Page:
The cattle egret (Bubulcus ibis), a rare transient species in Canada, is the most widespread heron in the world. How it got here from Africa, no one really knows
Rare transient species primarily in southern Canada, from British Columbia to Newfoundland
Globally secure; 100-500 breeding birds in Canada
WHY SO SPECIAL?
The only African avian immigrant to move to Canada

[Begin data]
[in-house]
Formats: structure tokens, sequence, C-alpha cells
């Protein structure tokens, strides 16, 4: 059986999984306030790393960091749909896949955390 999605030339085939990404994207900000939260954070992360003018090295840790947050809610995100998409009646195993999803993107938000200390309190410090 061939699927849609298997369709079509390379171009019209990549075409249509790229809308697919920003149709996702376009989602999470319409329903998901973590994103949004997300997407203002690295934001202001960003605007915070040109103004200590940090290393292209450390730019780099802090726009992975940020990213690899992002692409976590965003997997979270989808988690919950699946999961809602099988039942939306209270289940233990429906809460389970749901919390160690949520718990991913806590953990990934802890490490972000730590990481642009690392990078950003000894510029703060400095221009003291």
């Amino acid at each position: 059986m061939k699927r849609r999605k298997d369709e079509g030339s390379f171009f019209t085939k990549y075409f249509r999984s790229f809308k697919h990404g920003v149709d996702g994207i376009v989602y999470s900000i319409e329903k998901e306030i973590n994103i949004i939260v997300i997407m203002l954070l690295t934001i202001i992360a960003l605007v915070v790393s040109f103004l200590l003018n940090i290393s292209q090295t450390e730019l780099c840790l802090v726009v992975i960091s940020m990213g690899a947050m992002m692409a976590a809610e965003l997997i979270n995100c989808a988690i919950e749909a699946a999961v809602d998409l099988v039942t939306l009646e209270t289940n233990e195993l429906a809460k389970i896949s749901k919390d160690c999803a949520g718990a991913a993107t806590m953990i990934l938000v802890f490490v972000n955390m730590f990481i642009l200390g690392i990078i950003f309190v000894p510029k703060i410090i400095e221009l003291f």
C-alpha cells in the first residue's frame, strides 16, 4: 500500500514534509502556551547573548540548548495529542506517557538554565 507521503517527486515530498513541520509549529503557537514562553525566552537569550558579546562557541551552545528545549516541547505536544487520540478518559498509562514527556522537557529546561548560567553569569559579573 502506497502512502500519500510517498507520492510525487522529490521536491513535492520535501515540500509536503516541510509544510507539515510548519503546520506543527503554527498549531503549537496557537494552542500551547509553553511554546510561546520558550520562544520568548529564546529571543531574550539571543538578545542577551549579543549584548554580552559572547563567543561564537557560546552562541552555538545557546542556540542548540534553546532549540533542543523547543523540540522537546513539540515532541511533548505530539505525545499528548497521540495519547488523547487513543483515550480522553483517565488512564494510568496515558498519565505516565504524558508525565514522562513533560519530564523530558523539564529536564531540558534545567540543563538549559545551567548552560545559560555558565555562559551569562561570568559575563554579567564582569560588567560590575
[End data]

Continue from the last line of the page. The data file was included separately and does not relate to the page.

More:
This globe-trotting egret is the most widespread and abundant heron in the world. The story of its immigration to Canada begins with a hurricane in the eastern Atlantic off the west coast of Africa. One day, around 1890, a small flock of these itinerant egrets, or perhaps even just a single egg-laden female, was skyjacked by the winds of a tropical storm and transported 4,600 kilometres across the Atlantic Ocean to Suriname in South America. By 1933, this adaptable wading bird was nesting in the Caribbean. In 1941, it was spotted in the United States, and by 1952, it had strayed into Canada. Since then, roving cattle egrets have been sighted in every province, as well as in the Yukon and Northwest Territories. A few years ago, a starving stray egret was spotted in Churchill, Manitoba. Soon after, a hungry polar bear abruptly ended its travel adventure.